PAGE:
Montias, John Michael
January 1965
Foreign Affairs;Jan1965, Vol. 43 Issue 2, p331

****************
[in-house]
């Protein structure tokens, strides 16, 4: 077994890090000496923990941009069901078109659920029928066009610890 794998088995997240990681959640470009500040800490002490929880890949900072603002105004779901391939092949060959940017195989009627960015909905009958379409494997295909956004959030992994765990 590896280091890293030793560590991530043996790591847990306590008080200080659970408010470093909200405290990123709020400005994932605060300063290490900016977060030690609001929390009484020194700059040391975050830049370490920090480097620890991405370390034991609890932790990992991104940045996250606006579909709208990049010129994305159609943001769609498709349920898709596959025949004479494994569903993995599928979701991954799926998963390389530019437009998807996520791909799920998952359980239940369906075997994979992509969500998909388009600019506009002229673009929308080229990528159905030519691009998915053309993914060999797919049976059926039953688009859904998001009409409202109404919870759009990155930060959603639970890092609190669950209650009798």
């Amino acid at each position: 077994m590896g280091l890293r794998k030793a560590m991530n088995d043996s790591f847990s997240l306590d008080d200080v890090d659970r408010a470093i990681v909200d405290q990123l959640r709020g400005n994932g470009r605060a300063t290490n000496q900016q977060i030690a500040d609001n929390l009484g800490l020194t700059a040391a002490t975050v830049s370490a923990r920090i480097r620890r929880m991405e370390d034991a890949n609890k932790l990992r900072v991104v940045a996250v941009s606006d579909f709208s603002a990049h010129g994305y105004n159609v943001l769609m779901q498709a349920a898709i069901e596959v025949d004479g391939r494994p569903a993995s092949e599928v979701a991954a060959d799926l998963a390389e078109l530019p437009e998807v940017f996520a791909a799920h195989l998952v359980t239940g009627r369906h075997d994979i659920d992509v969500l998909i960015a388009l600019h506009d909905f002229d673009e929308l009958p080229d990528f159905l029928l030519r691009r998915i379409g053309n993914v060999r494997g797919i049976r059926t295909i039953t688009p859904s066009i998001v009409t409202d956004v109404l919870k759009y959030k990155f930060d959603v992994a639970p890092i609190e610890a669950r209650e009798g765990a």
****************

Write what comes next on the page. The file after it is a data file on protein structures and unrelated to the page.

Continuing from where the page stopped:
The article discusses the spread of communism in Eastern Europe. By the end of the 1950s, it looked to the entire world as if Eastern Europe were safely back in the Communist fold. The events of 1956 had more profoundly altered the nature of Communist rule in Eastern Europe than was believed at the time. The Polish and Hungarian events of October and November 1956 exposed the dangers of halfhearted measures of liberalization. The same fateful year also witnessed the first initiatives of the Chinese Communists in East European affairs, starting with support for Polish and Hungarian independence in October and ending by appeals for international solidarity in December. China's potential interference in East Europe has caused the Soviet Union to exercise a good deal more restraint in its policy toward its erstwhile satellites than in the days of its unchallenged predominance. In the summer of 1958, the Soviets quietly withdrew their troops from Romania. The Soviets promptly moved to isolate Albania diplomatically and to harm her economically.


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